I tried to keep costs lower than my previous wireless wind vane by using PVC sprinkler pipe rather than copper pipe. Also, by designing a wired system, that eliminates the wireless transmitter and receiver, instead using cheaper RS transceivers.
Wired systems can operate over greater distances and at greater speed without data dropouts that would be very annoying in the display unit. Be sure to use best practices for anything that might conduct electricity in a storm. Did you use this instructable in your classroom?
Add a Teacher Note to share how you incorporated it into your lesson. Adapter link.
Arduino Pro Mini 5v, 16 Mhz for vane and Anemometer link. SN RS transceiver link. Davis replacement wind vane cups link. Hall sensor for Anemometer link.
Arduino Weather Station Project - Davis Anemometer
Teensy 3. The vane sensor requires an inexpensive small Arduino to convert the Hall direction data to Serial baud for transmission via the RS chip. The Arduino also uses an interrupt routine to count revolutions of the wind cups a different hall sensor outputsee the test1 sketch. The x color display is great, but unfortunately needs a bit more computing speed than the Uno an Uno will work with the display, but the direction arrow flickers.
Therefore, a Teensy 3. Good bearings are key to the proper operation of both the vane and the anemometer. The vane bearings should have the metal bearing shields removed for less friction; clean out the grease with WD, then lubricate with a very light oil like the Liquid Bearings brand. Luckily, the bearings edges are camphered so they will tend to push the tubing larger.
Find a deep socket or similar to press the bearings in without pressing against the inner bearing race. For the anemometer bearings I used 2 miniature ceramic RC car bearings and fit them into a brass tube with a method similar to that used for the larger vane bearings.
The Hall sensor should be positioned so that the sensor lettering faces the rotating magnet. The hall device leads can be epoxied to the bearing assembly. Cut the allthread to about 12" in length, and attach the diametrically magnetized magnet.
You can make it easier to align the magnet on the rod by epoxying a bit of wood to the allthread as a platform. Next, form a bit of tinfoil around the magnet, then epoxy just the tinfoil to the wood part. Finally, epoxy the magnet into the formed tinfoil, the foil prevents the magnet from moving to one side or the other due to magnetic attraction to the allthread. Install the sensor by epoxying a piece of shish kabob skewer across the bottom of the MLX adapter, then epoxy the skewer with sensor in the PVC just above the access hole.
For the display unit, cut a hole in a soap dish to fit the display and hot glue in place. Use a female header attached to a strip of perfboard, and wire per the circuit diagram.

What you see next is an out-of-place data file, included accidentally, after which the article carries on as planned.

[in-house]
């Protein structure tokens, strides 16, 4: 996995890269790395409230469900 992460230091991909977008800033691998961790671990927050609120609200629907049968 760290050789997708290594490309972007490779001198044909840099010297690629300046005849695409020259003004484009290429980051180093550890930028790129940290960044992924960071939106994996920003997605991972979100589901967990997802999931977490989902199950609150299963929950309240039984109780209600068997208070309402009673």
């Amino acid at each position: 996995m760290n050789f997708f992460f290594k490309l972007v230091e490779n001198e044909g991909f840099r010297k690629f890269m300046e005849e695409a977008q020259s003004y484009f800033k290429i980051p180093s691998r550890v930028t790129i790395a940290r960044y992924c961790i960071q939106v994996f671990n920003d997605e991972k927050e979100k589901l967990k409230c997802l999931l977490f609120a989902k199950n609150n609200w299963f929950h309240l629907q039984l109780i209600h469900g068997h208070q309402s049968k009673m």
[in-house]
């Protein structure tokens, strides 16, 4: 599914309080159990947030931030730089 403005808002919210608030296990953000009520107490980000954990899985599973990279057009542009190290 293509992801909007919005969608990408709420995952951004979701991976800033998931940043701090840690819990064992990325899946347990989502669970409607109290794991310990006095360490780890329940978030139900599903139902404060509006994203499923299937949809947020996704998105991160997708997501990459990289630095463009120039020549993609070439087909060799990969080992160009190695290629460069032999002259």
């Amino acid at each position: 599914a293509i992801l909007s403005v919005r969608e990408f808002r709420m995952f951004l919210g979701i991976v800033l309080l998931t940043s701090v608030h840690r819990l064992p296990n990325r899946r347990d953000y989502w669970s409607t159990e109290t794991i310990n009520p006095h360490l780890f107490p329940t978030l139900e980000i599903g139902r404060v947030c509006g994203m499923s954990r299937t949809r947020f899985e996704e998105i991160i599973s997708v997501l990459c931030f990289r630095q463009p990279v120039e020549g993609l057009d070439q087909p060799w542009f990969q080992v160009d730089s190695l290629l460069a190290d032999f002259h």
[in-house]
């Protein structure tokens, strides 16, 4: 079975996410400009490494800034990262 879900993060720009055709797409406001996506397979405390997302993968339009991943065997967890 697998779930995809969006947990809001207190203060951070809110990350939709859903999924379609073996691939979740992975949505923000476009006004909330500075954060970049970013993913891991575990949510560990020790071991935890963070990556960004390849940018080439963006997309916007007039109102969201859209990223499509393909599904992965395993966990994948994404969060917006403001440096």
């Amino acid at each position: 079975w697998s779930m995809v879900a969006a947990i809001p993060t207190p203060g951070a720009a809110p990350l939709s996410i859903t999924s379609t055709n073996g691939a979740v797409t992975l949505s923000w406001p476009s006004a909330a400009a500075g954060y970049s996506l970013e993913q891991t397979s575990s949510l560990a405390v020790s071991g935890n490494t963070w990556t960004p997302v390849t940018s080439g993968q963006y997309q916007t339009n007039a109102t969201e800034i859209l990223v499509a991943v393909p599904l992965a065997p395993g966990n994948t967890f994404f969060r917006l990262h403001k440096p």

Epoxy the Ethernet receptacle to the bottom of the soap dish, and wire to the power and RS board. Install a USB battery bank or just a 5 volt power adapter jack and power switch. Testing was initially done with a Arduino Uno for the display, and was found to be too slow to make a real time arrow display for wind direction, so a Teensy 3.
Testing included using a Bluetooth wireless interface. Unfortunately, the wireless connection didn't work well at the higher data rate required for real time, too many data glitches at baud. Also wireless wasted far too much power, even using Bluetooth 4.This three part tutorial covers the interfacing of the Davis Anemometer to the Arduino.
In the first part we cover the detection of the wind direction. In Part 2 we go through how to measure the wind speed. In the final part we update the software to measure both wind speed and direction and provide some other functionality. For product details including circuit diagrams then click here. There are two connections to the Arduino. The Wind speed circuit is connected to a digital pin Pin 2 in this case and the wind direction circuit is connected to an analog pin Ananlog Pin 4.
The wind speed circuit is a switch that is activated once revolution of the wind cups. In this hookup we are using a 4. This will pull the pin 2 to 5V when the switch is open. If we don't use a pullup resistor the circuit voltage could float and cause false triggers on the input.
When the mercury switch on the wind cups close then the pin 2 will be pulled to GND for a short duration while the magnet passes the switch. We use this pulse on pin 2 of the Arduino to detect every time the wind cups goes through one revolution.
In Part 2 of this tutorial we go into more detail on measuring the wind speed. The wind vane has a 20k linear potentiometer attached to it.
The output from the wind direction circuit is connected to a analog pin on the Arduino. As we move the wind vane around we should get a reading between 0 and The Arduino has a 10 bit A to D converter which gives us the range of 0 to This would also correspond to a voltage of 0 to 5V.